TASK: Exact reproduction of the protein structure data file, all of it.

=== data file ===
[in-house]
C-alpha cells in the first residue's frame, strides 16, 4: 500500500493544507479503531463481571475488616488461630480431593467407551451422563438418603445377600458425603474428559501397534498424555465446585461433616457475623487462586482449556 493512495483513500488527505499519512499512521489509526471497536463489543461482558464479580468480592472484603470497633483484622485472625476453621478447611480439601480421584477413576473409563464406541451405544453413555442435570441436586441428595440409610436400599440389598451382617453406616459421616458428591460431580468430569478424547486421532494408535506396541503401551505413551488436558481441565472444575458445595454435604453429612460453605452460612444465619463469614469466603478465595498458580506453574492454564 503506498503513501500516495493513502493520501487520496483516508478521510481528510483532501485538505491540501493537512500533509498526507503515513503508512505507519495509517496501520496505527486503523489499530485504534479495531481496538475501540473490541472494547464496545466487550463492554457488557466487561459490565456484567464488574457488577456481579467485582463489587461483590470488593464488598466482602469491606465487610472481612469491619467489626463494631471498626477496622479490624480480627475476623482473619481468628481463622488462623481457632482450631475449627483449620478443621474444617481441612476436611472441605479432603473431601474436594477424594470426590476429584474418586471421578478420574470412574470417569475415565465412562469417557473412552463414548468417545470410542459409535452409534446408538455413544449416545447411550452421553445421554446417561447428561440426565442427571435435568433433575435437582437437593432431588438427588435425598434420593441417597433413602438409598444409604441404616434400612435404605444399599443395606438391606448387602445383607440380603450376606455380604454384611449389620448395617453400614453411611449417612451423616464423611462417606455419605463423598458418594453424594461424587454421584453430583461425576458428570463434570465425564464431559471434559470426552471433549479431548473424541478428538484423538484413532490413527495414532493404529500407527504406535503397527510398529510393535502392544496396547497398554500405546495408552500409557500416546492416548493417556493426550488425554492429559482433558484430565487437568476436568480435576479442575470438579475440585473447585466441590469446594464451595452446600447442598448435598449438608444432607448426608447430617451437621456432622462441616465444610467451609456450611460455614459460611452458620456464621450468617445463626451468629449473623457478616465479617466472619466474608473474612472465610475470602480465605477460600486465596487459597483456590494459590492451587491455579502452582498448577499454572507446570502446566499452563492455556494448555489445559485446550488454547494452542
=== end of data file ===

[in-house]
C-alpha cells in the first residue's frame, strides 16, 4: 500500500493544507479503531463481571475488616488461630480431593467407551451422563438418603445377600458425603474428559501397534498424555465446585461433616457475623487462586482449556 493512495483513500488527505499519512499512521489509526471497536463489543461482558464479580468480592472484603470497633483484622485472625476453621478447611480439601480421584477413576473409563464406541451405544453413555442435570441436586441428595440409610436400599440389598451382617453406616459421616458428591460431580468430569478424547486421532494408535506396541503401551505413551488436558481441565472444575458445595454435604453429612460453605452460612444465619463469614469466603478465595498458580506453574492454564 503506498503513501500516495493513502493520501487520496483516508478521510481528510483532501485538505491540501493537512500533509498526507503515513503508512505507519495509517496501520496505527486503523489499530485504534479495531481496538475501540473490541472494547464496545466487550463492554457488557466487561459490565456484567464488574457488577456481579467485582463489587461483590470488593464488598466482602469491606465487610472481612469491619467489626463494631471498626477496622479490624480480627475476623482473619481468628481463622488462623481457632482450631475449627483449620478443621474444617481441612476436611472441605479432603473431601474436594477424594470426590476429584474418586471421578478420574470412574470417569475415565465412562469417557473412552463414548468417545470410542459409535452409534446408538455413544449416545447411550452421553445421554446417561447428561440426565442427571435435568433433575435437582437437593432431588438427588435425598434420593441417597433413602438409598444409604441404616434400612435404605444399599443395606438391606448387602445383607440380603450376606455380604454384611449389620448395617453400614453411611449417612451423616464423611462417606455419605463423598458418594453424594461424587454421584453430583461425576458428570463434570465425564464431559471434559470426552471433549479431548473424541478428538484423538484413532490413527495414532493404529500407527504406535503397527510398529510393535502392544496396547497398554500405546495408552500409557500416546492416548493417556493426550488425554492429559482433558484430565487437568476436568480435576479442575470438579475440585473447585466441590469446594464451595452446600447442598448435598449438608444432607448426608447430617451437621456432622462441616465444610467451609456450611460455614459460611452458620456464621450468617445463626451468629449473623457478616465479617466472619466474608473474612472465610475470602480465605477460600486465596487459597483456590494459590492451587491455579502452582498448577499454572507446570502446566499452563492455556494448555489445559485446550488454547494452542